Under the current settlement, election results mean that whether we like it or not, Labour has a certain legitimacy in Scotland over matters reserved, although this is not something that will transfer to an incoming Conservative administration. Just imagine, if you will, a Conservative Scottish Secretary trying to pull the same tricks, over matters reserved and devolved, in the face of likely stout cross-party Scottish opposition to a Conservative government at Westminster.

It's not difficult to see happening, at least for a time, nor is it difficult to imagine the likely response from Scottish voters. With Margaret Thatcher described as the midwife of devolution, how ironic it would be if in trying to bolster his party and the union, Murphy's example were to trigger the events which led to a yes vote in a future independence referendum.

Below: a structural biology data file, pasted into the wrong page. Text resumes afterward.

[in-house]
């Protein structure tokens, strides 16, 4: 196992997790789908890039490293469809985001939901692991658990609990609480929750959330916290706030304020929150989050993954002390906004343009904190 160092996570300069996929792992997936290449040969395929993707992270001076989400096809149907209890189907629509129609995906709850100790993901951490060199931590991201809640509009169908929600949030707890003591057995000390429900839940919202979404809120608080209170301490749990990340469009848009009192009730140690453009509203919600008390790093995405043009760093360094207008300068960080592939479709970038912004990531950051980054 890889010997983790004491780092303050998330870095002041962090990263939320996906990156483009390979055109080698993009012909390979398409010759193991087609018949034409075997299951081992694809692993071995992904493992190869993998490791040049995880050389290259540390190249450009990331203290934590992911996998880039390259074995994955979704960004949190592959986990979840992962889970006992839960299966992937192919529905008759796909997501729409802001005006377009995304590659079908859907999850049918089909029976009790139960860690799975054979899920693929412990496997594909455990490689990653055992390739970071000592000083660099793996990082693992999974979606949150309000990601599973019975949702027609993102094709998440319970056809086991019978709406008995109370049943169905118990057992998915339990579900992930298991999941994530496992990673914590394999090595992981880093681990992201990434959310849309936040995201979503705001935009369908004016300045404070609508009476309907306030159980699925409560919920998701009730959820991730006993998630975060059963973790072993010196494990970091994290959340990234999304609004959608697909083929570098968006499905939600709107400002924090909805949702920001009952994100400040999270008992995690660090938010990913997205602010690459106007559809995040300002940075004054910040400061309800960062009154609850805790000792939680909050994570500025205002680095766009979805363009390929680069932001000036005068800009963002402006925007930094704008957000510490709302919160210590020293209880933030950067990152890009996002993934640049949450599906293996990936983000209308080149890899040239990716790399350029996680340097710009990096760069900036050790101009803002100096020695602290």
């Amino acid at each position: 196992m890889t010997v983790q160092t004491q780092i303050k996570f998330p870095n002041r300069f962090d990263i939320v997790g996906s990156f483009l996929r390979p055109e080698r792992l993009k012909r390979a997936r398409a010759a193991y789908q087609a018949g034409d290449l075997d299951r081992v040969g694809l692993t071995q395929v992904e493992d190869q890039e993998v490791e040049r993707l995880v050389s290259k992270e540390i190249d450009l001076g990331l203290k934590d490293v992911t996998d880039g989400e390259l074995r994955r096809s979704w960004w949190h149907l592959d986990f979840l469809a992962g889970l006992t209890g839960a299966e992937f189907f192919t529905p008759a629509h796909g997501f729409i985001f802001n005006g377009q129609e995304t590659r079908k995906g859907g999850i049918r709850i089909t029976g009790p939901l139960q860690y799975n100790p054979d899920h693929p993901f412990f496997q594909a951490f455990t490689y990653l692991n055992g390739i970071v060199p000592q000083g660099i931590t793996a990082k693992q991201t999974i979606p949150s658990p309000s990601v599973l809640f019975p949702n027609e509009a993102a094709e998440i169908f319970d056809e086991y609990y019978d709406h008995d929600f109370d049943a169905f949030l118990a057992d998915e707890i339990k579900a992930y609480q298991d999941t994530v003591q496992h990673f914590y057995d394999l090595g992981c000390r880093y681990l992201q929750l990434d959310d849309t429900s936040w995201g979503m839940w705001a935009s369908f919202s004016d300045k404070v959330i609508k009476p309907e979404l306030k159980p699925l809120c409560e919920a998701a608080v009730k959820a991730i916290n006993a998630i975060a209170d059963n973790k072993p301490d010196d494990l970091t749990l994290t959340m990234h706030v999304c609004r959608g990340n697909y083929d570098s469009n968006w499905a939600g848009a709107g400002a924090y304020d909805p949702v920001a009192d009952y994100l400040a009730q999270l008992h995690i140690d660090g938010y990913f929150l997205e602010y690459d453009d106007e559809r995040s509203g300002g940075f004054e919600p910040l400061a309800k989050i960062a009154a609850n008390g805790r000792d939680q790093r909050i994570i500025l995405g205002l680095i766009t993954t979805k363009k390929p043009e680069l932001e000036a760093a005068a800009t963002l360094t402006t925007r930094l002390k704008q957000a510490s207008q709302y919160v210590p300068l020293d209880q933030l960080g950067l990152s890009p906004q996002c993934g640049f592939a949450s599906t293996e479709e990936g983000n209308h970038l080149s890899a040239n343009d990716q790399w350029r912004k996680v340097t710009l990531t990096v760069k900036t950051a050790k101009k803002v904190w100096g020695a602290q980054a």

forfar-loon said...

Good article. It would be interesting to hear the justification for the Scottish Office's increase in staff and budget over the last decade...

With regard to Labour having a mandate over reserved matters, that is largely thanks to the first past the post Westminster system. If the polls are to be believed the SNP and Labour could well take around 30% at the next GE. Yet Labour will likely return many more MPs as their vote is not spread throughout the country. Now that Scots are all used to PR at Holyrood elections will we see Iranian-style protests..."Where is my vote?!"

Richard Thomson said...

Thanks, FL.

David said...

I think it could be more like
"Strange that the percentage of postal votes in Labour 'holds' are so high?"

DougtheDug said...